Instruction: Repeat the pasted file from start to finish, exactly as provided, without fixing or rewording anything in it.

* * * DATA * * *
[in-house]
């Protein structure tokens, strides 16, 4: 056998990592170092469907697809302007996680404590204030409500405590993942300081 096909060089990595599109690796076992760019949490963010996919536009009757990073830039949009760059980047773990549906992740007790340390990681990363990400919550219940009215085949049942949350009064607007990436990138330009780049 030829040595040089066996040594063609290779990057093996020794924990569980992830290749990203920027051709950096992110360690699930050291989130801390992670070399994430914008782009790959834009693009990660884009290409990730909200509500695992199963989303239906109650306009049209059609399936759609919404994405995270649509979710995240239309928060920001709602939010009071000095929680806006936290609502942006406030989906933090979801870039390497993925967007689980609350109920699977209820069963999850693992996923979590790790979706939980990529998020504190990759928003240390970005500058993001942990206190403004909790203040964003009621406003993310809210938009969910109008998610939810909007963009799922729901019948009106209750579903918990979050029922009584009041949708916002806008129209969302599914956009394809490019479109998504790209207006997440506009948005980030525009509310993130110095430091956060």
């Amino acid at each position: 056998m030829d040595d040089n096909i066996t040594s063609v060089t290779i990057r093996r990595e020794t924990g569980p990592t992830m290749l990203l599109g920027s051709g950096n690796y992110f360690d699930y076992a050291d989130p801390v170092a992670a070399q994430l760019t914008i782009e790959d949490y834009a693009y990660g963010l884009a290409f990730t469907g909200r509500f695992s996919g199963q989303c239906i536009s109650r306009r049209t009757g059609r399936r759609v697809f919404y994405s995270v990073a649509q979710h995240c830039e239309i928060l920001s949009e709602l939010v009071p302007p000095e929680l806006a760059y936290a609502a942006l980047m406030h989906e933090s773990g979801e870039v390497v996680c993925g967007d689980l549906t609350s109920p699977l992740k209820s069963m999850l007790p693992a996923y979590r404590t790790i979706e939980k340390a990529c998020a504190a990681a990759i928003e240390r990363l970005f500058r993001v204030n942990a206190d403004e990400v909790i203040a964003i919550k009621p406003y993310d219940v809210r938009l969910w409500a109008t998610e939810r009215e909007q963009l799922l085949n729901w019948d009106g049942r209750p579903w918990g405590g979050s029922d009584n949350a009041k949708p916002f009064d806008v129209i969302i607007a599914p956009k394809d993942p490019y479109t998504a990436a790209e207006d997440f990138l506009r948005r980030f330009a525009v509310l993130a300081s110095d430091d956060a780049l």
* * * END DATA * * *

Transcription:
[in-house]
């Protein structure tokens, strides 16, 4: 056998990592170092469907697809302007996680404590204030409500405590993942300081 096909060089990595599109690796076992760019949490963010996919536009009757990073830039949009760059980047773990549906992740007790340390990681990363990400919550219940009215085949049942949350009064607007990436990138330009780049 030829040595040089066996040594063609290779990057093996020794924990569980992830290749990203920027051709950096992110360690699930050291989130801390992670070399994430914008782009790959834009693009990660884009290409990730909200509500695992199963989303239906109650306009049209059609399936759609919404994405995270649509979710995240239309928060920001709602939010009071000095929680806006936290609502942006406030989906933090979801870039390497993925967007689980609350109920699977209820069963999850693992996923979590790790979706939980990529998020504190990759928003240390970005500058993001942990206190403004909790203040964003009621406003993310809210938009969910109008998610939810909007963009799922729901019948009106209750579903918990979050029922009584009041949708916002806008129209969302599914956009394809490019479109998504790209207006997440506009948005980030525009509310993130110095430091956060």
């Amino acid at each position: 056998m030829d040595d040089n096909i066996t040594s063609v060089t290779i990057r093996r990595e020794t924990g569980p990592t992830m290749l990203l599109g920027s051709g950096n690796y992110f360690d699930y076992a050291d989130p801390v170092a992670a070399q994430l760019t914008i782009e790959d949490y834009a693009y990660g963010l884009a290409f990730t469907g909200r509500f695992s996919g199963q989303c239906i536009s109650r306009r049209t009757g059609r399936r759609v697809f919404y994405s995270v990073a649509q979710h995240c830039e239309i928060l920001s949009e709602l939010v009071p302007p000095e929680l806006a760059y936290a609502a942006l980047m406030h989906e933090s773990g979801e870039v390497v996680c993925g967007d689980l549906t609350s109920p699977l992740k209820s069963m999850l007790p693992a996923y979590r404590t790790i979706e939980k340390a990529c998020a504190a990681a990759i928003e240390r990363l970005f500058r993001v204030n942990a206190d403004e990400v909790i203040a964003i919550k009621p406003y993310d219940v809210r938009l969910w409500a109008t998610e939810r009215e909007q963009l799922l085949n729901w019948d009106g049942r209750p579903w918990g405590g979050s029922d009584n949350a009041k949708p916002f009064d806008v129209i969302i607007a599914p956009k394809d993942p490019y479109t998504a990436a790209e207006d997440f990138l506009r948005r980030f330009a525009v509310l993130a300081s110095d430091d956060a780049l």